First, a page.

Firstly I wanted to make a mould of the original head so I could make copies incase anything went wrong. I decided to make the mould from silicone so I could cast it in fast cast resin so it would be hard and solid. And the general rule is to make a soft/flexible mould for hard casts and to make a hard mould for soft casts. This is so you can remove the cast from the mould without damaging either.
I extended the bottom of the head to allow me to make a reccess for the neck and also to create a larger contact area for the replacement mouths. After cutting down some bolser wood to bulk out the replacement mouth section (to save on weight) I sculpted the mouth template over the top with sculpy, banked it and built up a shallow registration wall around the inside edge of the mouth (using superfine milliput).
Putting the mouth template asside, I clayed up the back half of the head, added a sinker as a pour hole and registration points and then after putting walls around it, I clayed up the inner and outter edges of the wall (to stop the silicone seeping out).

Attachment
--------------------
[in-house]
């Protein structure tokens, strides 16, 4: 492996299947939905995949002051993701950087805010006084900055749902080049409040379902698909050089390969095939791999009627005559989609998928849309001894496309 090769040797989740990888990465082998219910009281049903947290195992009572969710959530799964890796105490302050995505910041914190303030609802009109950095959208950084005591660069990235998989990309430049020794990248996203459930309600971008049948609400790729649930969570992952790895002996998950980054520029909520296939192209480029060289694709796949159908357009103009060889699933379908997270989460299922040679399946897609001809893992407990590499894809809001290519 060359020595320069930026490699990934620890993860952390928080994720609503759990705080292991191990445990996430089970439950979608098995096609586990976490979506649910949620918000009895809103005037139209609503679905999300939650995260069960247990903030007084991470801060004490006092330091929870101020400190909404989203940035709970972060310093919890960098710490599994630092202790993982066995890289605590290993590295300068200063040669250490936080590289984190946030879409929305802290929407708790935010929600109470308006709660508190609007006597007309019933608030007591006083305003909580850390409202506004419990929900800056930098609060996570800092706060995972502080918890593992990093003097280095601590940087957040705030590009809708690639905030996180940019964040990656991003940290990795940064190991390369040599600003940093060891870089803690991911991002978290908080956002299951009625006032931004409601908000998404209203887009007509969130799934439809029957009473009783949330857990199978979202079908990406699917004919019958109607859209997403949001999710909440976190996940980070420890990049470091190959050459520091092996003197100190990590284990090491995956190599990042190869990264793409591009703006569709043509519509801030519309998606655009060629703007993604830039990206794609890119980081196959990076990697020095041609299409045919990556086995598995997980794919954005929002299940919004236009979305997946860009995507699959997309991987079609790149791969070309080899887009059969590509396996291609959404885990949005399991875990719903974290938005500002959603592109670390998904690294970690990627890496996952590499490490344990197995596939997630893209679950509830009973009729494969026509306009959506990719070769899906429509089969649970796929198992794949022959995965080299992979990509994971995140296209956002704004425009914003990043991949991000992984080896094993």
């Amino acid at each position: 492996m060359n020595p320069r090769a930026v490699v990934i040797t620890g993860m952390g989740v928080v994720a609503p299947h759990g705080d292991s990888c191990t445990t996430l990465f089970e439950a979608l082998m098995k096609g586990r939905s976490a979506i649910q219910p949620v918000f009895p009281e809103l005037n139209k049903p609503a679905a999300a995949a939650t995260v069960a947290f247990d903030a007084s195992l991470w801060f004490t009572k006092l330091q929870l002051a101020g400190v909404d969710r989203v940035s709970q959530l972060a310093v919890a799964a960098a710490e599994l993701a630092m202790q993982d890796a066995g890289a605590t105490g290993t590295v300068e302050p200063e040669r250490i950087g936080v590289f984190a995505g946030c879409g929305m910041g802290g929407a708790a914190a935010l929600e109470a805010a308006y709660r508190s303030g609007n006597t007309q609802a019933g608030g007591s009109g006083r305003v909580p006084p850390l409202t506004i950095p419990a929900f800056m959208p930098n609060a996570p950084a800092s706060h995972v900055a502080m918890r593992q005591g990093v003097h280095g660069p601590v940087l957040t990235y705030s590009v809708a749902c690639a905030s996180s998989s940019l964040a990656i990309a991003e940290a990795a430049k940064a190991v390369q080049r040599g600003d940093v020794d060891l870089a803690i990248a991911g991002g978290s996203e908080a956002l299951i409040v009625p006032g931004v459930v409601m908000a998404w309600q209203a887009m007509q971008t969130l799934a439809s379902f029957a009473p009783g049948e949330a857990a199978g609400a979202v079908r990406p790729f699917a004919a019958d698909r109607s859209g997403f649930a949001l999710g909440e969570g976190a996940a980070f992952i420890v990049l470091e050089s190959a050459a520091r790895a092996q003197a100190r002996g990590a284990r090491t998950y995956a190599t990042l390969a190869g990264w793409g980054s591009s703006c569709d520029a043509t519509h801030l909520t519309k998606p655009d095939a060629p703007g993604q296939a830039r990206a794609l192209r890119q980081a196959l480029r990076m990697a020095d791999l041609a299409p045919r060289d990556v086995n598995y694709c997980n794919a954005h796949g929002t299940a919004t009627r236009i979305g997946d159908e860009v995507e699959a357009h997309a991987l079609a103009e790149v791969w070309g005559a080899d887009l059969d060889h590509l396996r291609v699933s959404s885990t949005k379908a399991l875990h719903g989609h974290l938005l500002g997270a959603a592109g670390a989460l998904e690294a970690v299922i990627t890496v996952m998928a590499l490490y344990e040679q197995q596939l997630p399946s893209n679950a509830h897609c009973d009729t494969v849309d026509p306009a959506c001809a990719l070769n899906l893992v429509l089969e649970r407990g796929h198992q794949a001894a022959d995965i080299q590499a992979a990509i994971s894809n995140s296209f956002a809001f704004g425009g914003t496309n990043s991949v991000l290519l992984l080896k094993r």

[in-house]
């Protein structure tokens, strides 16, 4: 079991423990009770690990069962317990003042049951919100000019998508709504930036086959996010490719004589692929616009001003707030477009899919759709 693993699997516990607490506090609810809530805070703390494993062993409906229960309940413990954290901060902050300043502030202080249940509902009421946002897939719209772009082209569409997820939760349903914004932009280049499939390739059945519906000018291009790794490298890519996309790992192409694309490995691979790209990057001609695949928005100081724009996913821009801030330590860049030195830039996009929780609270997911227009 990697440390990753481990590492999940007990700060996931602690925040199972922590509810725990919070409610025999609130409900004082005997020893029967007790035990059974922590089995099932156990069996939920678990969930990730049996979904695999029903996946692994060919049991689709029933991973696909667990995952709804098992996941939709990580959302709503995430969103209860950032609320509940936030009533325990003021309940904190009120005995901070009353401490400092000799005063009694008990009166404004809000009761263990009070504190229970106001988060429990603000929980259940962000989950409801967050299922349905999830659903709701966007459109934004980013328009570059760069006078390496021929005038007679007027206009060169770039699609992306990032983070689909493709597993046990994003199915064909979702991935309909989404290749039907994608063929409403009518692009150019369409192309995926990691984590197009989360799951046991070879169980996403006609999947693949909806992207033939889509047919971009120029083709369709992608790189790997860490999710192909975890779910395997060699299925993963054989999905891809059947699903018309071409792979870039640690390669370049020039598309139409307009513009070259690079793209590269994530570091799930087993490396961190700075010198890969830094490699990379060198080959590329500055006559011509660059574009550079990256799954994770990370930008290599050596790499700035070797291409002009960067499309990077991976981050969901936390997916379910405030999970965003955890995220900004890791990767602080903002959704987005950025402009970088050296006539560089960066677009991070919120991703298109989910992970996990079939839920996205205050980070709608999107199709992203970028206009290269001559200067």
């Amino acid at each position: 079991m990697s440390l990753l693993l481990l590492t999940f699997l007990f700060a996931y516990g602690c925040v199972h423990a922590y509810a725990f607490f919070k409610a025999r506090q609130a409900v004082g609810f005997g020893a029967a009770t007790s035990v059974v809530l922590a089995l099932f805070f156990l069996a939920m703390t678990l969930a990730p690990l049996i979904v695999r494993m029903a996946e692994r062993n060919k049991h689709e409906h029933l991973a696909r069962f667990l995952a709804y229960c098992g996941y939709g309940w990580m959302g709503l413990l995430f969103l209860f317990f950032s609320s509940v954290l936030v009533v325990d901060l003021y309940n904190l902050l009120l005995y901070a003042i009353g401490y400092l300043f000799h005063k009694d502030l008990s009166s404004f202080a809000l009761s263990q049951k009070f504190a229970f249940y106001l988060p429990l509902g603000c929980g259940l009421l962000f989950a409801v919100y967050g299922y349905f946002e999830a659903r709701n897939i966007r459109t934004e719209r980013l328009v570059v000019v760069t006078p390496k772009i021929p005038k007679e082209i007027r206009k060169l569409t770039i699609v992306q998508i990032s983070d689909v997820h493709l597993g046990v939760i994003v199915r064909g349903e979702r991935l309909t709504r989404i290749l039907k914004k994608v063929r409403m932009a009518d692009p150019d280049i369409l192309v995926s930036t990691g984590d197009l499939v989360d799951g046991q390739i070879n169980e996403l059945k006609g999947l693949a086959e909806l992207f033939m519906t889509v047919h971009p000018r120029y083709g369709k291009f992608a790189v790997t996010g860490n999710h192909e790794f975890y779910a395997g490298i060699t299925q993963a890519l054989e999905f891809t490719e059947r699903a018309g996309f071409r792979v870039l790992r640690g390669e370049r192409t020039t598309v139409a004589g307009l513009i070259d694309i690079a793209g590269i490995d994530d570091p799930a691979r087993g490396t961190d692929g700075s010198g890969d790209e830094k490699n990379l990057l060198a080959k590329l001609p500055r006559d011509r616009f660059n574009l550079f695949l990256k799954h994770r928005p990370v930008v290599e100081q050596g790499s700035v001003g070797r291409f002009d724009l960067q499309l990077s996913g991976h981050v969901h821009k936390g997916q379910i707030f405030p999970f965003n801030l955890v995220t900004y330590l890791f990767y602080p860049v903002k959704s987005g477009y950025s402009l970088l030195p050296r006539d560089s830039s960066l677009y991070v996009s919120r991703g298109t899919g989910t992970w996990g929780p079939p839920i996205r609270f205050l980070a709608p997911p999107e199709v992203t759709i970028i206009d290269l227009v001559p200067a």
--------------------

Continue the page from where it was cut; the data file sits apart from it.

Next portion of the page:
I then mixed and poured in some mould making silicone. After the silicone went off, I removed the walls, allong with all the clay, turned upside down, added walls, clayed up the internal and external edges, and after sparying a wax based release agent over all of the exposed silicone, I poured in more silicone (making sure the top of highest point of the sculp was substancially covered) to give me the second half of the mould.
Once the mould was complete, I removed the original sculp and any remaingin clay, and then poured in some fast cast to make a cast of the head. However the fast cast I was using was very old so it came out a bit greasy with an unusually high amount of air bubble and was also too heavy. So to remedy this I bought some new fast cast and cast the next head with a hollow shell inside (in this case I used a casing from a kinder surprise as it happened to fit well!). After it was set I snapped off the sinker and sanded down the seams.